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Immigrants

Notes from the storm: Black immigrant domestic workers in the time of COVID-19

Individual Author: 
Bayard, Marc
Freeman Brown, Kimberly

Black immigrant domestic workers are at the epicenter of three converging storms—the pandemic, the resulting economic depression, and structural racism. Intersectional identities such as Black, immigrant, woman, and low-wage worker make these essential workers some of the most invisible and vulnerable workers in our country.

2021 poverty projections: Assessing the impact of benefits and stimulus measures

Individual Author: 
Wheaton, Laura
Giannarelli, Linda
Dehry, Ilham

In an earlier brief, we estimated that the American Rescue Plan Act, enacted in March 2021, would reduce the 2021 annual poverty rate to 8.7 percent (Wheaton et al. 2021). We now project a 2021 poverty rate of 7.7 percent for 2021. The revised projection accounts for improvements in the economy, incorporates updated state-level information on pandemic-related policies, and improves the method for weighting the data to reflect 2021.

Filling the Medicaid gap with a public option

Individual Author: 
Holahan, John
Simpson, Michael

As of July 2021, 12 states have not expanded Medicaid as permitted by the Affordable Care Act,  contributing to 5.8 million people with incomes below the federal poverty level being without coverage. One approach to help cover people in this “Medicaid gap” would be to have the federal government make Marketplace coverage available to those between current Medicaid eligibility levels and  the federal poverty level. An alternative would be to employ a public option plan in the Marketplace to for the same population.

Progress in achieving health equity requires attention to root causes

Individual Author: 
Woolf, Steven H.

Life expectancy and disease rates in the United States differ starkly among Americans depending on their demographic characteristics and where they live. Although health care systems are taking important steps to reduce inequities, meaningful progress requires interventions outside the clinic, in sectors such as employment, housing, transportation, and public safety. Inequities exist in each of these sectors, and barriers to educational attainment, higher-income jobs, and social mobility limit the opportunity of disadvantaged people to improve their circumstances.

COVID-19 and refugee and immigrant youth: A community-based mental health perspective

Individual Author: 
Birman, Dina
Endale, Tarik
St. Jean, Nicole

In this article, we comment on the experience of the Kovler Center Child Trauma Program (KCCTP) following the March 21, 2020, shelter at home order in Chicago due to COVID-19. The KCCTP is a program of Heartland Alliance International that was founded in 2018 to provide community-based mental health and social services to immigrant and refugee youth and families who have experienced trauma. COVID-19 temporarily closed the doors of the center, suspending provision of in-person services in the community, and the program was forced to become remote overnight.

COVID-19: Global health equity in pandemic response

Individual Author: 
Ivers, Louise C.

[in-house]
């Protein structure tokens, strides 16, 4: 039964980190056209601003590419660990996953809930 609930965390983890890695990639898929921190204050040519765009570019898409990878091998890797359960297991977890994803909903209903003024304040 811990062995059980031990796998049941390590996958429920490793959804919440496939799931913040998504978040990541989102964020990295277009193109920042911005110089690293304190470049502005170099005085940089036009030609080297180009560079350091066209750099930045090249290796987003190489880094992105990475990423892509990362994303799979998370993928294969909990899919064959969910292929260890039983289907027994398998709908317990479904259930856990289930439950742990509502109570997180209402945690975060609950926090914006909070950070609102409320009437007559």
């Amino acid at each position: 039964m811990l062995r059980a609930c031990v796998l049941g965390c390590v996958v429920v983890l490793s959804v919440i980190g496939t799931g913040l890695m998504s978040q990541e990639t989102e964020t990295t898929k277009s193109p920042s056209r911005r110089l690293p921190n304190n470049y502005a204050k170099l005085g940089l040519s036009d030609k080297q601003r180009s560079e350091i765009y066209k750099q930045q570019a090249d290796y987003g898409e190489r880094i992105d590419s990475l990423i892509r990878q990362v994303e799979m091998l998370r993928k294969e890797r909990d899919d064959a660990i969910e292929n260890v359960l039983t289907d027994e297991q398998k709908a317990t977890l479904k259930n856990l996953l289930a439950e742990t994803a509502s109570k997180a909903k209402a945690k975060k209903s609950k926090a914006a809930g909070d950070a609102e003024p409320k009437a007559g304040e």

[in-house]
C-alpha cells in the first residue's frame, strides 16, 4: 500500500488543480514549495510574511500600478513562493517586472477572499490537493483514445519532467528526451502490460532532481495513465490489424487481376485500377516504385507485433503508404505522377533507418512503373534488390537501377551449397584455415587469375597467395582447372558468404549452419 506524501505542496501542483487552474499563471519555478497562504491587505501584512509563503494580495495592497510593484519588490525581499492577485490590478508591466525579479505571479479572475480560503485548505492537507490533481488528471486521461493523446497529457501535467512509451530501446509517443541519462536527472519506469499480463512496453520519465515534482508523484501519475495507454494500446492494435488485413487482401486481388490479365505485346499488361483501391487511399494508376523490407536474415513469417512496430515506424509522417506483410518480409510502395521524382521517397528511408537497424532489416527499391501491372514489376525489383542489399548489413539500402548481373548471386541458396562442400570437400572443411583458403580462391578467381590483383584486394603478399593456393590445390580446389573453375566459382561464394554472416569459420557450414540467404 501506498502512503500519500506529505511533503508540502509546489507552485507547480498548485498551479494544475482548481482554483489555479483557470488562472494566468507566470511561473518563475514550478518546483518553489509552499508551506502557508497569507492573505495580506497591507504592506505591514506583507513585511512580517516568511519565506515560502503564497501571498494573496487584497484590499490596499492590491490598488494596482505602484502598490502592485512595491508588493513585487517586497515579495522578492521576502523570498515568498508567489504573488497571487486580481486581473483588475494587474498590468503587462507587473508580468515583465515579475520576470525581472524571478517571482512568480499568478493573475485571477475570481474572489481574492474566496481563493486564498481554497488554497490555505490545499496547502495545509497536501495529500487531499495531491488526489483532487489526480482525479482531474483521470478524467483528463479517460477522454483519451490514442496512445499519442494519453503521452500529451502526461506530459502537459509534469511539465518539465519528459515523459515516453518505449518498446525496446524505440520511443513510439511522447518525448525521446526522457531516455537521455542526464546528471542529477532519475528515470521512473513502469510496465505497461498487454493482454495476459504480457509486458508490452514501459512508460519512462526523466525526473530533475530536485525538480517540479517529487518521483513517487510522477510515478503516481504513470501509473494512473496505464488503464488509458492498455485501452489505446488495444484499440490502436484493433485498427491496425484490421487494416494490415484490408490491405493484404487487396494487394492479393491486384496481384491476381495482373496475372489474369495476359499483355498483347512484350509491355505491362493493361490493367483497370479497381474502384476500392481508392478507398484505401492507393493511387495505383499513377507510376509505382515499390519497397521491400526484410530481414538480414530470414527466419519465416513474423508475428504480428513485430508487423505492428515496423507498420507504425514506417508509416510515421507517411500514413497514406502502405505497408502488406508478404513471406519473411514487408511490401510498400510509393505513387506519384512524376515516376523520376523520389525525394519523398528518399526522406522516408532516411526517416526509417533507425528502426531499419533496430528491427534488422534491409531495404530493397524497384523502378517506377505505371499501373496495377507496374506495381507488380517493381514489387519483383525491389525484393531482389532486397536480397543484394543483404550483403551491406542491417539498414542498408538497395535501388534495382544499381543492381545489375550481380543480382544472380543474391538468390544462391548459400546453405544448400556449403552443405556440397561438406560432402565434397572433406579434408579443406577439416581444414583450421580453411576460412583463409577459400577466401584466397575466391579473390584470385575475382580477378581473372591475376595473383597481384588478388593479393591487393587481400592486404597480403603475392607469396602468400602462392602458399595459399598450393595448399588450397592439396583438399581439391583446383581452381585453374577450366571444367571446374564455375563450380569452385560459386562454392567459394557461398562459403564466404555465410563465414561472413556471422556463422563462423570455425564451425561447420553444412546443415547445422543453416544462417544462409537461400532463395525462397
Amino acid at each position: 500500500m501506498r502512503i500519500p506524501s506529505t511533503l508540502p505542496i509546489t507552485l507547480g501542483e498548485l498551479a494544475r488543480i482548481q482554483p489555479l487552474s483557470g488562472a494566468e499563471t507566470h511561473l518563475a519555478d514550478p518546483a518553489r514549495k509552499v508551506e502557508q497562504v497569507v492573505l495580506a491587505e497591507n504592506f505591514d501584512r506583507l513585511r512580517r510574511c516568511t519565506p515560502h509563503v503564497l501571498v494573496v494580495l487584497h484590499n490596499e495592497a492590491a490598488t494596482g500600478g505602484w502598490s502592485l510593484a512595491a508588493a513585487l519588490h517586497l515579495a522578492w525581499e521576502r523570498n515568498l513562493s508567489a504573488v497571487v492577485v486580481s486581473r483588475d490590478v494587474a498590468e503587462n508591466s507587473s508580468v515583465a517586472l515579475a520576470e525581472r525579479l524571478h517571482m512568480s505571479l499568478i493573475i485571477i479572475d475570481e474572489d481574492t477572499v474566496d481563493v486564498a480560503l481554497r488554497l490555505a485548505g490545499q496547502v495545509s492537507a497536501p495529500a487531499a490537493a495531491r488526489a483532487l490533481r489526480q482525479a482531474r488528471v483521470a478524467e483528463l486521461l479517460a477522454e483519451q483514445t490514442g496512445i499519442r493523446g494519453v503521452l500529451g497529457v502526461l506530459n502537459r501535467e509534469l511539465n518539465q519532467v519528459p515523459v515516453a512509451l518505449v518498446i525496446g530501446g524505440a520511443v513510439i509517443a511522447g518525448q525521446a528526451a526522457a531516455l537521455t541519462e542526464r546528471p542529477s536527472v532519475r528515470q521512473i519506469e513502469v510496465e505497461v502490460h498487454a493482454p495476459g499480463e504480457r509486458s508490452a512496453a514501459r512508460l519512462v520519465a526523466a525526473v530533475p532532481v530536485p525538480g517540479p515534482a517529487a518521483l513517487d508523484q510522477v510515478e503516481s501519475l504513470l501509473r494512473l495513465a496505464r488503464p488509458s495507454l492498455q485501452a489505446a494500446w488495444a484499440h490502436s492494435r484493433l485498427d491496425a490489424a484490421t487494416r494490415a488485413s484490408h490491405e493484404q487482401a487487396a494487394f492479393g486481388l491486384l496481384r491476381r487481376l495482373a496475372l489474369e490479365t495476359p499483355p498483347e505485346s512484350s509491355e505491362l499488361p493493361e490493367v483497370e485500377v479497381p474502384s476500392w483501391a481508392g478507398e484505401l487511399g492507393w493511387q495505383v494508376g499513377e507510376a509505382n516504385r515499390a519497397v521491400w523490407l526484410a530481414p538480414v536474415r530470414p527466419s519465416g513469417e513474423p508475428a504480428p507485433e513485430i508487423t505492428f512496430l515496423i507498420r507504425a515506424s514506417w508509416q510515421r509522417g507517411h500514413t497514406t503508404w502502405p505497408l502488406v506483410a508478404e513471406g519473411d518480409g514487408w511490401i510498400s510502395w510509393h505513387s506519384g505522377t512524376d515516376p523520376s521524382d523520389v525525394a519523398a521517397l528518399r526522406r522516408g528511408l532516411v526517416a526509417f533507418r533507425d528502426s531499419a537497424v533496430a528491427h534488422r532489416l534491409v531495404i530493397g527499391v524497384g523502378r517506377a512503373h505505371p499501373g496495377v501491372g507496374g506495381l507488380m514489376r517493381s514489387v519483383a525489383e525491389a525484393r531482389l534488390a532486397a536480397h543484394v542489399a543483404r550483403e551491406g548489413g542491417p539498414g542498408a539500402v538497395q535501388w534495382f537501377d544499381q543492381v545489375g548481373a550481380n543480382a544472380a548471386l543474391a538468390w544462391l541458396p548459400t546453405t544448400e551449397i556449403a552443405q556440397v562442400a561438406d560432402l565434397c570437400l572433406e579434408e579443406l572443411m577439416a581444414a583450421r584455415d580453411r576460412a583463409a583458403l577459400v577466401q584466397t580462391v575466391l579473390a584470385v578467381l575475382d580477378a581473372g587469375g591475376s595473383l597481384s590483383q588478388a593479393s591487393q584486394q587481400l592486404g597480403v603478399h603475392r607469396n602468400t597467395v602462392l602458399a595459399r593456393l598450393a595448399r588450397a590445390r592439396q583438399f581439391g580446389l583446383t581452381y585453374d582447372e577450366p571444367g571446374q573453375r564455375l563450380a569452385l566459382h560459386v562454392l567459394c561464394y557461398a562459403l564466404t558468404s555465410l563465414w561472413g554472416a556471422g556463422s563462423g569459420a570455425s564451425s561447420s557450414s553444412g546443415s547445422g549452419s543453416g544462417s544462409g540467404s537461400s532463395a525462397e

Walton, David A.

As the world struggles with the rapidly evolving pandemic of novel coronavirus disease (COVID-19), evidence and experience suggest that low-income and marginalized communities in our global society will bear the biggest impact. Weknow this because, with our colleagues in Boston, Haiti, Uganda, and Sierra Leone, we have worked in under-resourced, overstretched, and overwhelmed health systems for our whole careers.

Resilience of children with refugee statuses: A research review

Individual Author: 
Pieloch, Kerrie A.
Marks, Amy K.
McCullough, Mary Beth

Over the past several decades, an increasing number of refugee children and families have involuntarily migrated to countries around the world to seek safety and refuge. As the refugee population increases, it is becoming more important to understand factors that promote and foster resilience among refugee youth. The present review examines the past 20 years of resilience research with refugee children to identify individual, family, school, community, and societal factors fostering resilience.

DACA uncertainty may undermine its positive impact on wellbeing

Individual Author: 
Patler, Caitlin
Hamilton, Erin
Savinar, Robin

Young, undocumented Latino immigrants face many challenges in the United States. Undocumented Latino youth are less likely to graduate from high school and attend college than native-born youth and are more likely to live in poverty and report clinical levels of depression. Our research examines the impact of changes in legal status related to the Deferred Action for Childhood Arrivals (DACA) program on Latino immigrant young adults in California, with a focus on distress and psychological wellbeing.

What would help DC residents have greater financial security?

Individual Author: 
Elliott, Diana
Quakenbush, Caleb

Washington, DC, is a city of contrasts with respect to residents’ financial security. While some residents are among the country’s most financially secure, others find it hard to make ends meet. High housing costs, unequal opportunity, and economically segregated neighborhoods make it challenging for some residents to feel financially secure and to weather unexpected expenses and emergencies.